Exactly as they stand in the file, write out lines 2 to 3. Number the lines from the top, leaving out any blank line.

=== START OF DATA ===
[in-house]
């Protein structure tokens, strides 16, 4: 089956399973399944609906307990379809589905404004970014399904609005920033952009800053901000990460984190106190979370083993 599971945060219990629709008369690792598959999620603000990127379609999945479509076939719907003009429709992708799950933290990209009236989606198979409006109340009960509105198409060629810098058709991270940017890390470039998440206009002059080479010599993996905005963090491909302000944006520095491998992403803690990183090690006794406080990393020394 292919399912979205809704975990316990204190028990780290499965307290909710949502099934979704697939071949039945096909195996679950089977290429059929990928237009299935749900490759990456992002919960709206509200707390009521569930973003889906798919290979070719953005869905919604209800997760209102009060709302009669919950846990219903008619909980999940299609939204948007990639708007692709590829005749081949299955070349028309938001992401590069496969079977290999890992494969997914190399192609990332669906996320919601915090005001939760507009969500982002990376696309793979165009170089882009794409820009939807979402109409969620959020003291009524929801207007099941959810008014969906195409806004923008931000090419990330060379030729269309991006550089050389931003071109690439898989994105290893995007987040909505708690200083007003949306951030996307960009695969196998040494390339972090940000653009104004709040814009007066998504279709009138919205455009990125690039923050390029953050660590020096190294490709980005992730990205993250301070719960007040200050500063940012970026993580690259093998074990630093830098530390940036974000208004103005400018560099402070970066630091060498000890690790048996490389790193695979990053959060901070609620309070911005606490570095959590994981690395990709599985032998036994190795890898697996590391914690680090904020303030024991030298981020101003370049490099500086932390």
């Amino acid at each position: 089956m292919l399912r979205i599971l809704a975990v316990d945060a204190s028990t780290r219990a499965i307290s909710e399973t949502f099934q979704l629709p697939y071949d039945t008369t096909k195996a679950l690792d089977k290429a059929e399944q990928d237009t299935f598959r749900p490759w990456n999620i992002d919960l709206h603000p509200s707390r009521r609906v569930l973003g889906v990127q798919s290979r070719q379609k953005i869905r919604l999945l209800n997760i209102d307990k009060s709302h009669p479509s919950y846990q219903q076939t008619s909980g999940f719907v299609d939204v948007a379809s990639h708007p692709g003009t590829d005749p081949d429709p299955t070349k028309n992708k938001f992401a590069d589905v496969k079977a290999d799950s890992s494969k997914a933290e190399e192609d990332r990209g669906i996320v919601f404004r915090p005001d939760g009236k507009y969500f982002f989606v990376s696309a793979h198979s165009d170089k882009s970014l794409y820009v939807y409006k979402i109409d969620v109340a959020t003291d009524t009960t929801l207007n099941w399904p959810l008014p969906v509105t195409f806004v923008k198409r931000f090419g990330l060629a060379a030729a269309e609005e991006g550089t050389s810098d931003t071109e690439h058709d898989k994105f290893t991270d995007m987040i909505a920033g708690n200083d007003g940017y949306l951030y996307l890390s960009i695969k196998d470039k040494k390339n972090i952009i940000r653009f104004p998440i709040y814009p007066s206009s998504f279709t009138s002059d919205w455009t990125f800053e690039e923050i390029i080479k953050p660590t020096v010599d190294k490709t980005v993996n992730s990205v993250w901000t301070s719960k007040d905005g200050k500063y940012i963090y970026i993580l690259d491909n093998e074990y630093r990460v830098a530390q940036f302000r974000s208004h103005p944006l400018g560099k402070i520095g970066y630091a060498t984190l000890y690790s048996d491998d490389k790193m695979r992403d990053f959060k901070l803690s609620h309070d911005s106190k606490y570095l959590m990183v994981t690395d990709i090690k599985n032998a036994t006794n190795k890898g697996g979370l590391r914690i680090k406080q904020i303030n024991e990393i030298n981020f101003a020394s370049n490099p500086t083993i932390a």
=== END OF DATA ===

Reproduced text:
């Protein structure tokens, strides 16, 4: 089956399973399944609906307990379809589905404004970014399904609005920033952009800053901000990460984190106190979370083993 599971945060219990629709008369690792598959999620603000990127379609999945479509076939719907003009429709992708799950933290990209009236989606198979409006109340009960509105198409060629810098058709991270940017890390470039998440206009002059080479010599993996905005963090491909302000944006520095491998992403803690990183090690006794406080990393020394 292919399912979205809704975990316990204190028990780290499965307290909710949502099934979704697939071949039945096909195996679950089977290429059929990928237009299935749900490759990456992002919960709206509200707390009521569930973003889906798919290979070719953005869905919604209800997760209102009060709302009669919950846990219903008619909980999940299609939204948007990639708007692709590829005749081949299955070349028309938001992401590069496969079977290999890992494969997914190399192609990332669906996320919601915090005001939760507009969500982002990376696309793979165009170089882009794409820009939807979402109409969620959020003291009524929801207007099941959810008014969906195409806004923008931000090419990330060379030729269309991006550089050389931003071109690439898989994105290893995007987040909505708690200083007003949306951030996307960009695969196998040494390339972090940000653009104004709040814009007066998504279709009138919205455009990125690039923050390029953050660590020096190294490709980005992730990205993250301070719960007040200050500063940012970026993580690259093998074990630093830098530390940036974000208004103005400018560099402070970066630091060498000890690790048996490389790193695979990053959060901070609620309070911005606490570095959590994981690395990709599985032998036994190795890898697996590391914690680090904020303030024991030298981020101003370049490099500086932390």
């Amino acid at each position: 089956m292919l399912r979205i599971l809704a975990v316990d945060a204190s028990t780290r219990a499965i307290s909710e399973t949502f099934q979704l629709p697939y071949d039945t008369t096909k195996a679950l690792d089977k290429a059929e399944q990928d237009t299935f598959r749900p490759w990456n999620i992002d919960l709206h603000p509200s707390r009521r609906v569930l973003g889906v990127q798919s290979r070719q379609k953005i869905r919604l999945l209800n997760i209102d307990k009060s709302h009669p479509s919950y846990q219903q076939t008619s909980g999940f719907v299609d939204v948007a379809s990639h708007p692709g003009t590829d005749p081949d429709p299955t070349k028309n992708k938001f992401a590069d589905v496969k079977a290999d799950s890992s494969k997914a933290e190399e192609d990332r990209g669906i996320v919601f404004r915090p005001d939760g009236k507009y969500f982002f989606v990376s696309a793979h198979s165009d170089k882009s970014l794409y820009v939807y409006k979402i109409d969620v109340a959020t003291d009524t009960t929801l207007n099941w399904p959810l008014p969906v509105t195409f806004v923008k198409r931000f090419g990330l060629a060379a030729a269309e609005e991006g550089t050389s810098d931003t071109e690439h058709d898989k994105f290893t991270d995007m987040i909505a920033g708690n200083d007003g940017y949306l951030y996307l890390s960009i695969k196998d470039k040494k390339n972090i952009i940000r653009f104004p998440i709040y814009p007066s206009s998504f279709t009138s002059d919205w455009t990125f800053e690039e923050i390029i080479k953050p660590t020096v010599d190294k490709t980005v993996n992730s990205v993250w901000t301070s719960k007040d905005g200050k500063y940012i963090y970026i993580l690259d491909n093998e074990y630093r990460v830098a530390q940036f302000r974000s208004h103005p944006l400018g560099k402070i520095g970066y630091a060498t984190l000890y690790s048996d491998d490389k790193m695979r992403d990053f959060k901070l803690s609620h309070d911005s106190k606490y570095l959590m990183v994981t690395d990709i090690k599985n032998a036994t006794n190795k890898g697996g979370l590391r914690i680090k406080q904020i303030n024991e990393i030298n981020f101003a020394s370049n490099p500086t083993i932390a």